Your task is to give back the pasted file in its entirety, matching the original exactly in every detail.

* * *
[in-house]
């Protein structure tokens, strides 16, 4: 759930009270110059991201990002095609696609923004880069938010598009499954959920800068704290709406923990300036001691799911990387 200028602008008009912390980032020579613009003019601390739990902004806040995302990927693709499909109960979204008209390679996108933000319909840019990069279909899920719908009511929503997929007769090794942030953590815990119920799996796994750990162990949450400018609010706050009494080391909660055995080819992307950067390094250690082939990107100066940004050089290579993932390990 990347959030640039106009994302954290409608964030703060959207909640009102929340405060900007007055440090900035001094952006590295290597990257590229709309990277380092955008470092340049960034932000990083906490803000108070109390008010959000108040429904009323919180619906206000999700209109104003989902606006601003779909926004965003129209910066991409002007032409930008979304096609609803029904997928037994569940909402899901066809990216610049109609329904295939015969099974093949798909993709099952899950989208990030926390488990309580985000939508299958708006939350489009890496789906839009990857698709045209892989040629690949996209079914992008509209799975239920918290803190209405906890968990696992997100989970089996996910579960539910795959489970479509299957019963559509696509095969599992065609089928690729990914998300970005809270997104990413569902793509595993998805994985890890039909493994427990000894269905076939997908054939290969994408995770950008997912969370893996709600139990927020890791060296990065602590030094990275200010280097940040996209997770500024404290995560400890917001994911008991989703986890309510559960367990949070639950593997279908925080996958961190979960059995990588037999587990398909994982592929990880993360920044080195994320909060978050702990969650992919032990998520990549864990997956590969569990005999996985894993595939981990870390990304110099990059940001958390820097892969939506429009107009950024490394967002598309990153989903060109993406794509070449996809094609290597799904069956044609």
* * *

[in-house]
């Protein structure tokens, strides 16, 4: 759930009270110059991201990002095609696609923004880069938010598009499954959920800068704290709406923990300036001691799911990387 200028602008008009912390980032020579613009003019601390739990902004806040995302990927693709499909109960979204008209390679996108933000319909840019990069279909899920719908009511929503997929007769090794942030953590815990119920799996796994750990162990949450400018609010706050009494080391909660055995080819992307950067390094250690082939990107100066940004050089290579993932390990 990347959030640039106009994302954290409608964030703060959207909640009102929340405060900007007055440090900035001094952006590295290597990257590229709309990277380092955008470092340049960034932000990083906490803000108070109390008010959000108040429904009323919180619906206000999700209109104003989902606006601003779909926004965003129209910066991409002007032409930008979304096609609803029904997928037994569940909402899901066809990216610049109609329904295939015969099974093949798909993709099952899950989208990030926390488990309580985000939508299958708006939350489009890496789906839009990857698709045209892989040629690949996209079914992008509209799975239920918290803190209405906890968990696992997100989970089996996910579960539910795959489970479509299957019963559509696509095969599992065609089928690729990914998300970005809270997104990413569902793509595993998805994985890890039909493994427990000894269905076939997908054939290969994408995770950008997912969370893996709600139990927020890791060296990065602590030094990275200010280097940040996209997770500024404290995560400890917001994911008991989703986890309510559960367990949070639950593997279908925080996958961190979960059995990588037999587990398909994982592929990880993360920044080195994320909060978050702990969650992919032990998520990549864990997956590969569990005999996985894993595939981990870390990304110099990059940001958390820097892969939506429009107009950024490394967002598309990153989903060109993406794509070449996809094609290597799904069956044609």